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United States Department of Agriculture

Agricultural Research Service

Research Project: SOIL RESPONSE TO CONSERVATION TILLAGE IN A COTTON-PEANUT ROTATION Title: Development of a WEPP-Water Quality (WEPP-WQ) Model

Authors
item Savabi, M
item Flanagan, Dennis
item Frankenberger, James
item Hubbard, Robert
item Bosch, David
item Potter, Thomas

Submitted to: Proceedings of the American Society of Agricultural and Biological Engineers International (ASABE)
Publication Type: Proceedings
Publication Acceptance Date: July 1, 2011
Publication Date: September 7, 2011
Citation: Savabi, M.R., Flanagan, D.C., Frankenberger, J.R., Hubbard, R.K., Bosch, D.D., Potter, T.L. 2011. Development of a WEPP-Water Quality (WEPP-WQ) Model. Proceedings of the American Society of Agricultural and Biological Engineers International (ASABE). International Symposium on Erosion and Landscape Evolution.

Interpretive Summary: Water movement on the landscape carries chemicals and sediments from the soil and causes environmental concerns. There is increasing evidence that agricultural chemicals (pesticides and nutrients) are leading to surface water contamination in many parts of the U.S. A superior model called Water Erosion Prediction Project- Water Quality had been developed and will be tested using large plot data from a ten year tillage experiment in GA.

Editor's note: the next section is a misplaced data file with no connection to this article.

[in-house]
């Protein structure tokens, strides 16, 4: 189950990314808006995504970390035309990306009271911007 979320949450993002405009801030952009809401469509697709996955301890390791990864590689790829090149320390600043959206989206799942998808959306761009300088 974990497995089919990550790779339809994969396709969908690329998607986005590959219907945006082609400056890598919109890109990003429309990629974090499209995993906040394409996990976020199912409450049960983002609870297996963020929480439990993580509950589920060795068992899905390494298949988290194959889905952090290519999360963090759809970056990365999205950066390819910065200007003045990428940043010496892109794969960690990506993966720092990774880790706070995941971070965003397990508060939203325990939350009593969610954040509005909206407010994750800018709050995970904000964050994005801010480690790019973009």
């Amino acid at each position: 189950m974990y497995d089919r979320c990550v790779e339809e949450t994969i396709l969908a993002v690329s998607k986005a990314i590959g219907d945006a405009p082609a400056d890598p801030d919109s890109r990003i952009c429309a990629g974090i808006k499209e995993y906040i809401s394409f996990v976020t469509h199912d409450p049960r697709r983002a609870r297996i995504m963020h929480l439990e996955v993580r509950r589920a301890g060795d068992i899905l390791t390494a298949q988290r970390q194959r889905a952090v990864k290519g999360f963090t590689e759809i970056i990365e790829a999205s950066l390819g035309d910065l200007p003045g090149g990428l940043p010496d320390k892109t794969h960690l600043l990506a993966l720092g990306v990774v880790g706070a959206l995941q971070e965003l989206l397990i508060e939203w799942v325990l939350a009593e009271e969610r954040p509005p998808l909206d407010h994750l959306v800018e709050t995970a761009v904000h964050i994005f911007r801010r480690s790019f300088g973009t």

Technical Abstract: Water movement on the landscape carries chemicals and sediments from the soil and causes environmental concerns. There is increasing evidence that agricultural chemicals (pesticides and nutrients) are leading to surface water contamination in many parts of the U.S. To date, the pesticides most frequently found in surface waters are simazine, carbofuran, atrazine, terbufos, fonofos, metribuzin, alachlor, linuron, metolachlor, cyanazine, and butylate. The nutrients are mainly nitrogen and phosphorus. There have been several modeling approaches to simulate pesticide and nutrient losses in surface runoff and/or leached below the root zone. However, these models mainly use runoff and erosion algorithm prediction methods that were developed during the 1950's. In order to simulate nutrients and agricultural chemicals in surface runoff, attached to sediments and/or leaching below the root zone, the model has to simulate hydrology and soil loss with acceptable accuracy under various environmental and field management conditions. The USDA Water Erosion Prediction Project (WEPP) model is designed to predict water induced soil erosion, root zone soil water, storm runoff, plant growth, and subsurface drainage. The model provides several major advantages over existing hydrologic models; namely, it reflects the effects of land use changes due to agricultural, range, and forest practices, and it models spatial and temporal variability of the factors affecting the hydrology, crop growth, and erosion of a farm field, hill slope, and/or entire watershed. The WEPP technology contains several databases and a Windows driven interface that is easy to use. A nutrient and pesticide routine has been linked with the WEPP hill slope model in order to develop the WEPP-Water Quality (WEPP-WQ) model. This new model will be evaluated using plot and small farm field data, with different soil types and crop cover. The model’s simulated storm runoff, soil loss, nutrient will be compared with measured values, including those from the University of Georgia (UGA) Gibbs Research Farm near Tifton, Georgia. The model algorithms and approaches, and plans for model evaluation will be presented in this paper.

Last Modified: 11/24/2014
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